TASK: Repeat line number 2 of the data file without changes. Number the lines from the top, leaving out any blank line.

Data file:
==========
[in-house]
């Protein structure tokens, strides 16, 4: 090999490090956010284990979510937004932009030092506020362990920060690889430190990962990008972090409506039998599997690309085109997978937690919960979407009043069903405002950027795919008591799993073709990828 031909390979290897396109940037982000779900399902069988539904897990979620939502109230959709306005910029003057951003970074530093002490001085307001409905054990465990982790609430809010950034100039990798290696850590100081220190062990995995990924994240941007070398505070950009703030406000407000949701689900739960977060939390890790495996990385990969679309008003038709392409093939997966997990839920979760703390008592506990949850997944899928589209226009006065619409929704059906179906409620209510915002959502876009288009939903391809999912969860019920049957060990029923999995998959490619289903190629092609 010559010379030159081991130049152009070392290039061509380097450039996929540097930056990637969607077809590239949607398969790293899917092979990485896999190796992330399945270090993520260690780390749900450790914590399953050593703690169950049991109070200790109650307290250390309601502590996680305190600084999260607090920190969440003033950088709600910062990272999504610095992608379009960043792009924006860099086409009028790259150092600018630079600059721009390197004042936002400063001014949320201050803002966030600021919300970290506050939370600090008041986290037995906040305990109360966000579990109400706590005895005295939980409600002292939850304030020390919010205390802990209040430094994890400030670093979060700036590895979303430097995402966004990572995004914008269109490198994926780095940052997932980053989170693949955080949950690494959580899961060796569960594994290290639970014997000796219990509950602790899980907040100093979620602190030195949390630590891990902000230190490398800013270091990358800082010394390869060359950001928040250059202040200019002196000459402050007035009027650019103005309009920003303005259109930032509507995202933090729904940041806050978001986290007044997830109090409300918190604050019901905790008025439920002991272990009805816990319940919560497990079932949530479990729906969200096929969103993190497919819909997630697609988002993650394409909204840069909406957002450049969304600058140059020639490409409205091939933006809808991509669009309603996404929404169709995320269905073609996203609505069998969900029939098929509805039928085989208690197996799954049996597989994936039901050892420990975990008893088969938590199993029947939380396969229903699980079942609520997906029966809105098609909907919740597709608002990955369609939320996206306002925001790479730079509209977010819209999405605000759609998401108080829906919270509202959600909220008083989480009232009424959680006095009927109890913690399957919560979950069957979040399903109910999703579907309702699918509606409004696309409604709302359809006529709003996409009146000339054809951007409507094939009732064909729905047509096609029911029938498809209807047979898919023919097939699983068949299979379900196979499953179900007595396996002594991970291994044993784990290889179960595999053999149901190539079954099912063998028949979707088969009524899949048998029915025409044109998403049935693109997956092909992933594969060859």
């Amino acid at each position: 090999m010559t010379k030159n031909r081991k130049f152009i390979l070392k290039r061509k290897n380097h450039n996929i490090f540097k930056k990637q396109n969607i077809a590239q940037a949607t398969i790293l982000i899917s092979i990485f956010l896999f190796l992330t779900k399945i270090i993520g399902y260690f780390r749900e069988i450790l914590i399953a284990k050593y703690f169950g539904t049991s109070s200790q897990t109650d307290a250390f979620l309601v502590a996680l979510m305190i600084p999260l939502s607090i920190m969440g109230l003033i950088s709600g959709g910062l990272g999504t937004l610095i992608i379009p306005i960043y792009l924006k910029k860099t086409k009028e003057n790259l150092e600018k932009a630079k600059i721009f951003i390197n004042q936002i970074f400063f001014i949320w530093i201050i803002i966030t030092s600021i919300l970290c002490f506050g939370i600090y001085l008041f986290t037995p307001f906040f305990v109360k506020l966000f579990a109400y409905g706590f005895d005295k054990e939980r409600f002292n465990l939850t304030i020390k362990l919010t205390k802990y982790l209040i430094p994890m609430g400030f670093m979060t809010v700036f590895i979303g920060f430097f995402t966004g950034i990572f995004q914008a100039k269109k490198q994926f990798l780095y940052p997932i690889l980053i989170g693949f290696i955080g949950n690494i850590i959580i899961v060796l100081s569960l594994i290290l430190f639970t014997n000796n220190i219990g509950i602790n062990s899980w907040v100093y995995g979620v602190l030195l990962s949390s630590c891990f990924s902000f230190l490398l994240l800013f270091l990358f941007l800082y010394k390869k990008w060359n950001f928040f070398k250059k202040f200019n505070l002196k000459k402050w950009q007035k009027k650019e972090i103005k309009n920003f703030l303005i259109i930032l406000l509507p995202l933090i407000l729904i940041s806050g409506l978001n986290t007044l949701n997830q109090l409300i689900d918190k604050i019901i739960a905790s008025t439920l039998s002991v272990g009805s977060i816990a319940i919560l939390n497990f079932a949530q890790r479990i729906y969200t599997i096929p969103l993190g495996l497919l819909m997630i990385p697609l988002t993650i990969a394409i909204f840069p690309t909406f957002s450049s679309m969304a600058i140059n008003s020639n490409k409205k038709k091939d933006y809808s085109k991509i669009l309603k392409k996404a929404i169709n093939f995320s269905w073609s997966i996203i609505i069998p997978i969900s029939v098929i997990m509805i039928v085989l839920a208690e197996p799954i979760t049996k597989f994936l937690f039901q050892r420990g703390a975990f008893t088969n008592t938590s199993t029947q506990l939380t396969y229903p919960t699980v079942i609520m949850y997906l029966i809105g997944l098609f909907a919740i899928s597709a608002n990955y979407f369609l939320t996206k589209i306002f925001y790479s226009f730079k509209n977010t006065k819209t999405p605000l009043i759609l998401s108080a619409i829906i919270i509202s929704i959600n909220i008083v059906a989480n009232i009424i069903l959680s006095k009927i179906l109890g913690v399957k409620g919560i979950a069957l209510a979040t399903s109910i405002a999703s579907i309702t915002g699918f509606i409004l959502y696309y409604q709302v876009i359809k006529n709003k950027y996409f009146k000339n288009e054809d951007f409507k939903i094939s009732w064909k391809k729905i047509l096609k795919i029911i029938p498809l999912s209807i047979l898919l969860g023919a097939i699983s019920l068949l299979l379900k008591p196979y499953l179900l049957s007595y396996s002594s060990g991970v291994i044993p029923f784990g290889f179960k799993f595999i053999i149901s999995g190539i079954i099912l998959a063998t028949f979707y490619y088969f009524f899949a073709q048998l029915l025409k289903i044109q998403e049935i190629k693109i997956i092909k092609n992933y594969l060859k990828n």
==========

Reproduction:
């Protein structure tokens, strides 16, 4: 090999490090956010284990979510937004932009030092506020362990920060690889430190990962990008972090409506039998599997690309085109997978937690919960979407009043069903405002950027795919008591799993073709990828 031909390979290897396109940037982000779900399902069988539904897990979620939502109230959709306005910029003057951003970074530093002490001085307001409905054990465990982790609430809010950034100039990798290696850590100081220190062990995995990924994240941007070398505070950009703030406000407000949701689900739960977060939390890790495996990385990969679309008003038709392409093939997966997990839920979760703390008592506990949850997944899928589209226009006065619409929704059906179906409620209510915002959502876009288009939903391809999912969860019920049957060990029923999995998959490619289903190629092609 010559010379030159081991130049152009070392290039061509380097450039996929540097930056990637969607077809590239949607398969790293899917092979990485896999190796992330399945270090993520260690780390749900450790914590399953050593703690169950049991109070200790109650307290250390309601502590996680305190600084999260607090920190969440003033950088709600910062990272999504610095992608379009960043792009924006860099086409009028790259150092600018630079600059721009390197004042936002400063001014949320201050803002966030600021919300970290506050939370600090008041986290037995906040305990109360966000579990109400706590005895005295939980409600002292939850304030020390919010205390802990209040430094994890400030670093979060700036590895979303430097995402966004990572995004914008269109490198994926780095940052997932980053989170693949955080949950690494959580899961060796569960594994290290639970014997000796219990509950602790899980907040100093979620602190030195949390630590891990902000230190490398800013270091990358800082010394390869060359950001928040250059202040200019002196000459402050007035009027650019103005309009920003303005259109930032509507995202933090729904940041806050978001986290007044997830109090409300918190604050019901905790008025439920002991272990009805816990319940919560497990079932949530479990729906969200096929969103993190497919819909997630697609988002993650394409909204840069909406957002450049969304600058140059020639490409409205091939933006809808991509669009309603996404929404169709995320269905073609996203609505069998969900029939098929509805039928085989208690197996799954049996597989994936039901050892420990975990008893088969938590199993029947939380396969229903699980079942609520997906029966809105098609909907919740597709608002990955369609939320996206306002925001790479730079509209977010819209999405605000759609998401108080829906919270509202959600909220008083989480009232009424959680006095009927109890913690399957919560979950069957979040399903109910999703579907309702699918509606409004696309409604709302359809006529709003996409009146000339054809951007409507094939009732064909729905047509096609029911029938498809209807047979898919023919097939699983068949299979379900196979499953179900007595396996002594991970291994044993784990290889179960595999053999149901190539079954099912063998028949979707088969009524899949048998029915025409044109998403049935693109997956092909992933594969060859």